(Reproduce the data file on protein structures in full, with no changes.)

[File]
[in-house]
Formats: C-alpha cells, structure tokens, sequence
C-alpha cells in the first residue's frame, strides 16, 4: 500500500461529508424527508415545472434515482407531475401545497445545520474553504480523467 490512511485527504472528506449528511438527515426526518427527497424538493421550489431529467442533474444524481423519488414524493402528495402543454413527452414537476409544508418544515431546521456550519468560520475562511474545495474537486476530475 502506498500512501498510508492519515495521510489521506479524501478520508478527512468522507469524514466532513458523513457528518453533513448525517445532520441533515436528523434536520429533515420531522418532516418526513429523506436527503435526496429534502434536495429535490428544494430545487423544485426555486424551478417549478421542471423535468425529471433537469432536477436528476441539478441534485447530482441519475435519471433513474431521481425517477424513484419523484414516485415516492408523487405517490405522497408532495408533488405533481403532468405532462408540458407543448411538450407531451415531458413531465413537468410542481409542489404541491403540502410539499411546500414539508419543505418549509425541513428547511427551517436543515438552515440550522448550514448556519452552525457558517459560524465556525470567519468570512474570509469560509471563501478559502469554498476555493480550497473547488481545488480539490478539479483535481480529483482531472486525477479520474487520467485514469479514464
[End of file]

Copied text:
[in-house]
Formats: C-alpha cells, structure tokens, sequence
C-alpha cells in the first residue's frame, strides 16, 4: 500500500461529508424527508415545472434515482407531475401545497445545520474553504480523467 490512511485527504472528506449528511438527515426526518427527497424538493421550489431529467442533474444524481423519488414524493402528495402543454413527452414537476409544508418544515431546521456550519468560520475562511474545495474537486476530475 502506498500512501498510508492519515495521510489521506479524501478520508478527512468522507469524514466532513458523513457528518453533513448525517445532520441533515436528523434536520429533515420531522418532516418526513429523506436527503435526496429534502434536495429535490428544494430545487423544485426555486424551478417549478421542471423535468425529471433537469432536477436528476441539478441534485447530482441519475435519471433513474431521481425517477424513484419523484414516485415516492408523487405517490405522497408532495408533488405533481403532468405532462408540458407543448411538450407531451415531458413531465413537468410542481409542489404541491403540502410539499411546500414539508419543505418549509425541513428547511427551517436543515438552515440550522448550514448556519452552525457558517459560524465556525470567519468570512474570509469560509471563501478559502469554498476555493480550497473547488481545488480539490478539479483535481480529483482531472486525477479520474487520467485514469479514464